The last nine years have also witnessed complete erosion of democratic norms inside Parliament. India’s Parliament, like several other parliaments in the world, functions on rules as well as tradition and precedence. The ruling BJP, under Modi’s leadership, is quite uncomfortable with tradition and precedence, and this has cast a shadow on the chairs in both the Houses. As a result of which they appear to act in the interest of the party in power, rather than upholding the rule book and discharge their function as neutral referees.

This gradual erosion of democratic norms and institutions has led to members of Opposition being treated as enemies, not as members with a different viewpoint. Such thought process is further stretched to a whole new level when members who oppose the government’s policies are labelled ‘anti-national’.

Look at the debates around abrogation of Article 370, the CAA-NRC, farm laws, and the subsequent postures of the government’s outside and we realise the extent of this disorder, which has unfortunately become the hallmark of the Modi regime.

A look at the plight of the committee system in last nine years is yet another example that the government abhors the idea of legislative oversight. While the government should have worked to strengthen the role of Parliament in oversight functions by providing adequate resources, research support, and training for lawmakers as members of those committees, it chose to make their role inconsequential. When critical democratic principles are weakened and disregarded in this manner, Parliament faces everyday violent encounters from the government side in discharging its core functions.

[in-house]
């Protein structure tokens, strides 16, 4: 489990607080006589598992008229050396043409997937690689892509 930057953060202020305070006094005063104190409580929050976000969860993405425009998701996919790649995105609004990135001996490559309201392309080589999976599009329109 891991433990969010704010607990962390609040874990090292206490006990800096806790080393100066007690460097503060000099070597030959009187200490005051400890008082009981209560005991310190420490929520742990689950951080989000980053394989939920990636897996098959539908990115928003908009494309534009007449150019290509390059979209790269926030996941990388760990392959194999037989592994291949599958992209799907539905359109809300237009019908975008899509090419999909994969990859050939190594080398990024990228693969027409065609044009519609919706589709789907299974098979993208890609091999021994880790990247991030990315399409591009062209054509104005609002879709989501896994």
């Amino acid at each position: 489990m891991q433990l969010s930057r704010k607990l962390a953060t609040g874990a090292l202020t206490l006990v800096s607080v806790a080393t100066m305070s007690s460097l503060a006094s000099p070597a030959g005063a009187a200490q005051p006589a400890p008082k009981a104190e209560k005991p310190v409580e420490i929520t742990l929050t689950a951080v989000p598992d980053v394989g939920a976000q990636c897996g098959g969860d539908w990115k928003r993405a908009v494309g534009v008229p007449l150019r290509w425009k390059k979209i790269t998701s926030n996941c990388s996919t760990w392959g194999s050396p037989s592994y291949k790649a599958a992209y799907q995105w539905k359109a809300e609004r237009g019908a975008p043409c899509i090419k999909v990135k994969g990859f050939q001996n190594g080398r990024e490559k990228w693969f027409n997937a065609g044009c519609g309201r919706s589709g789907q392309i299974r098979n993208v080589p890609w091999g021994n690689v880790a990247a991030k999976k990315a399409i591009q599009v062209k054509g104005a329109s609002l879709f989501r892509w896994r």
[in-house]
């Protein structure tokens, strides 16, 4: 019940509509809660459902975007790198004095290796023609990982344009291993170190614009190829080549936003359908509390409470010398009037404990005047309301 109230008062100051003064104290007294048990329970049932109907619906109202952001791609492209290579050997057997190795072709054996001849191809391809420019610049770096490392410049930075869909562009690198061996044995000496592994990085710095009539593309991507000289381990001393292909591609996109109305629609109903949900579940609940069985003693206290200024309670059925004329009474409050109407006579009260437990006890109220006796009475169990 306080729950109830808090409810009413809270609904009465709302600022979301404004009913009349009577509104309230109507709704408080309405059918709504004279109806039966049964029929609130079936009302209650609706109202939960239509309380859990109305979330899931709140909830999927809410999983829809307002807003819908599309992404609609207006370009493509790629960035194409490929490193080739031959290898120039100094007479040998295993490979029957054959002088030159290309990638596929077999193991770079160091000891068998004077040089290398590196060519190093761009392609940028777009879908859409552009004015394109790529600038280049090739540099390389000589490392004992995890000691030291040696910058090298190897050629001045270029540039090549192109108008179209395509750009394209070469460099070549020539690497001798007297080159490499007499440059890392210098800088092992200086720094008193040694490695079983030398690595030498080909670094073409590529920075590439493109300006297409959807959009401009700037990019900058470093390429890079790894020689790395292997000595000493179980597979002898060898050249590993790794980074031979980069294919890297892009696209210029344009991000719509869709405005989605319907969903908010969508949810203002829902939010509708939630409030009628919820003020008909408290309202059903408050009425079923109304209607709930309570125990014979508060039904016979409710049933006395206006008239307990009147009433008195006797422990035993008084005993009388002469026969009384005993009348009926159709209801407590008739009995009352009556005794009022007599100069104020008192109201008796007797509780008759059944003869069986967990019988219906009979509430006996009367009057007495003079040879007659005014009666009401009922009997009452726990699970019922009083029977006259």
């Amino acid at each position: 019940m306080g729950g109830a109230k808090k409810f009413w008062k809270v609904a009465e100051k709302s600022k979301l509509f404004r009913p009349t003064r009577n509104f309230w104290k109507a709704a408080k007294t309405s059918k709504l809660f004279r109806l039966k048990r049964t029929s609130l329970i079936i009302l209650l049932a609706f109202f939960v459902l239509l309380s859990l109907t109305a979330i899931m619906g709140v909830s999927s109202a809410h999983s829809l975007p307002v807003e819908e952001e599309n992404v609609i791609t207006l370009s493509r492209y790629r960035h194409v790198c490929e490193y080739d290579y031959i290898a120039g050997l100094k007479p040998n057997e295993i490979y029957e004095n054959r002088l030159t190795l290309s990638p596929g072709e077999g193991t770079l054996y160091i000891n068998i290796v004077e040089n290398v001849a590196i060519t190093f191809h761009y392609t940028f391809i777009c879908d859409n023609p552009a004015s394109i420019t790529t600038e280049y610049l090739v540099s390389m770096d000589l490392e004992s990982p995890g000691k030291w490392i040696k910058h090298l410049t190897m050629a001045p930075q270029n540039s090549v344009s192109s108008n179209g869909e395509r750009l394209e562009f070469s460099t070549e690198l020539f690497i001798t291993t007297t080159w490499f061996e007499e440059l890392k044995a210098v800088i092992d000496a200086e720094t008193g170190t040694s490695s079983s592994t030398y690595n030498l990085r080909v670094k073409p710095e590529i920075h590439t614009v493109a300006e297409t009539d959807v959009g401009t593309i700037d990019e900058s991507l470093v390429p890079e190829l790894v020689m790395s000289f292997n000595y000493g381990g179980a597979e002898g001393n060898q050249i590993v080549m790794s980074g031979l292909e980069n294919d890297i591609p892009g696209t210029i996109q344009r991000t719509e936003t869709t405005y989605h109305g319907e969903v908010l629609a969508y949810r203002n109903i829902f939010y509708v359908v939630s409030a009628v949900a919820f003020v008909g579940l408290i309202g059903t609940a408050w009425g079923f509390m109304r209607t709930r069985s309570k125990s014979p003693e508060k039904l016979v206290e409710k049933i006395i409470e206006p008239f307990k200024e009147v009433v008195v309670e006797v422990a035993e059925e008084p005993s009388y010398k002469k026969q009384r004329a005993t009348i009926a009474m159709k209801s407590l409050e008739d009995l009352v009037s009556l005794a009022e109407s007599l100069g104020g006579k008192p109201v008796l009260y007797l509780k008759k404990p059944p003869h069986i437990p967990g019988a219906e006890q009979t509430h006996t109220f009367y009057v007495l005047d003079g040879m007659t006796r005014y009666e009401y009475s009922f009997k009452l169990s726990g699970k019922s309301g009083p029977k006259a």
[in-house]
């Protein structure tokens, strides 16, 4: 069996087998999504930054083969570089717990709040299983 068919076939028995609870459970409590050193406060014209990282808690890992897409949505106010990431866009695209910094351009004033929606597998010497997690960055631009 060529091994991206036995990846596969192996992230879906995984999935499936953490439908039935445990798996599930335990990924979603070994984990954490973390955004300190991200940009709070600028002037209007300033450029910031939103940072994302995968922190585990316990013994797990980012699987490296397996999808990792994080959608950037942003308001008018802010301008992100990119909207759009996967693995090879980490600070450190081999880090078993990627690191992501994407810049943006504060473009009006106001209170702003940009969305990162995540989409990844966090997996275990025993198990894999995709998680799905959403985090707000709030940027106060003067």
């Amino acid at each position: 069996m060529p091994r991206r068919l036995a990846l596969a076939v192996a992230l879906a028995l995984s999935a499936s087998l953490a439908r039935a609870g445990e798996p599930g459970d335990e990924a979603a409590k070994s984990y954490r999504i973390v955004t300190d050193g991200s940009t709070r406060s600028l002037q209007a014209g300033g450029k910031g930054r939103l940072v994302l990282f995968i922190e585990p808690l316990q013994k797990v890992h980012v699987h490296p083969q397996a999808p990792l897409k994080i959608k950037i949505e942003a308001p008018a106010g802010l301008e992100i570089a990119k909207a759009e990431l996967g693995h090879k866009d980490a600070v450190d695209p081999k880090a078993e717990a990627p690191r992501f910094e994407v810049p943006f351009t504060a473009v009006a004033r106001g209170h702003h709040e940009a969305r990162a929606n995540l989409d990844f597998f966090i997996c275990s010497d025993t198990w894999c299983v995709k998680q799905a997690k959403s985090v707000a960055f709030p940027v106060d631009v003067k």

The last decade or so also reminds us that the government has summarily failed in strengthening core institutions which are sine qua non for the overall health of parliamentary democracy. Not long ago, the then law minister said there were some retired judges who are part of an “anti-India” gang. In the name of the retired judges the message was also for the entire judicial architecture. One just needs to look at and read the arguments provided by the law officers in several cases, particularly related to sedition charges to understand that how executive is trying to feed the judiciary with either misinformation or alternative facts.

Finally, what to speak about other institutions such as the media, particularly electronic media that have been made so compliant of the government narrative that it almost appears as another wing of the government. Counterfactually speaking, an independent media could have shed light on the government's failures, inefficiencies, and policy shortcomings. Borrowing a leaf from authoritarian regimes, the Union government has blurred the distinction between propaganda and information. Thus, the summation of the concerns shared here clearly indicates that what is going on in Parliament is afflicting the idea of democracy on the streets as well.

Manoj Kumar Jha is an RJD leader, and Member of the Rajya Sabha. Twitter: @manojkjhadu.

Disclaimer: The views expressed above are the author's own. They do not necessarily reflect the views of DH.